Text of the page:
This book offers a cutting-edge overview of mobility, mobility justice and social justice, with contributions from a broad range of leading scholars. Mobility justice is understood as a way to frame the entanglements of power and social exclusion in the mobilities of humans, things, and ideas, as well as to differential and unequal access to movement, and the ability to move. The introductory chapters firmly ground the concept of mobility justice and social justice, with the proceeding chapters covering a range of topics from race, sexuality, ferry justice and aeromobility justice, animal mobilities, design, and food mobilities.
Table of Contents
PART I Introducing mobility justice 1 Moving toward mobility justice 2 Theorizing mobility justice PART II Developing mobility justice Justice and mobility governance 3 Aeromobility justice: a global institutional perspective 4 Fleeing Syria – border crossing and struggles for migrant justice 5 Transportation exploitation, mobility and social justice: a critical analysis 6 Mobile methods, epistemic justice and mobility justice Justice and mobility infrastructures 7 The autonomobility system: mobility justice and freedom under sustainability 8 Dark design: mobility injustice materialized 9 Emergent and integrated justice: lessons from community initiatives to improve infrastructures for walking and cycling 10 Fighting for ferry justice Justice and biomobilities 11 Black As: performing Indigenous difference 12 Exploring the mobilities of forced displacement and state violence against homeless citizens in Bogotá, Colombia 13 LGBTQ communities, public space and urban movement: towards mobility justice in the contemporary city 14 Mobility (in)justice, positionality and translocal development in Gojal, Pakistan Justice and more-than-human mobilities 15 Mobility, animals and the virtue of justice 16 Tick movements: patterning multispecies vulnerabilities 17 Redistributing surplus food: interrogating the collision of waste and justice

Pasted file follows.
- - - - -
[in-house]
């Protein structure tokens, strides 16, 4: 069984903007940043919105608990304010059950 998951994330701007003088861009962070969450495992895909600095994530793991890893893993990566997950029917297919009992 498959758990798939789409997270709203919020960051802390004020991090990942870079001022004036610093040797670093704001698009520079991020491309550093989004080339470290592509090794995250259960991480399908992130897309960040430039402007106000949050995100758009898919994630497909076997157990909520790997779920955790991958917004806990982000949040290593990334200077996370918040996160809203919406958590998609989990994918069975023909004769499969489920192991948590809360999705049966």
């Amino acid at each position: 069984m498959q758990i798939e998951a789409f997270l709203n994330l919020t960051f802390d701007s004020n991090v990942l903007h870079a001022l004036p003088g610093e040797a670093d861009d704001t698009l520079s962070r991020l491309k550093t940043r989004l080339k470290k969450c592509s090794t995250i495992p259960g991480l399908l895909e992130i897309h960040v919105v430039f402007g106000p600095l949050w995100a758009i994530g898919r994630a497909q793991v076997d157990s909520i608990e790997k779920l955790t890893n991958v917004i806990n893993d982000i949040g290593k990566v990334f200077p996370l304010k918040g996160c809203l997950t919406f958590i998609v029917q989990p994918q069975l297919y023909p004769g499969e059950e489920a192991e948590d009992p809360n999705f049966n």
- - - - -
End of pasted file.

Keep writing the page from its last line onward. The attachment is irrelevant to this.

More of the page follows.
Nancy Cook is Associate Professor of Sociology at Brock University, Canada. Her research in northern Pakistan focuses on mobility justice, mobility disaster, and the gendered constitution of mobility.
David Butz is Professor of Geography at Brock University, Canada, and Editor-in-Chief of Studies in Social Justice. He studies the social implications of road construction and associated (im)mobilities in rural northern Pakistan.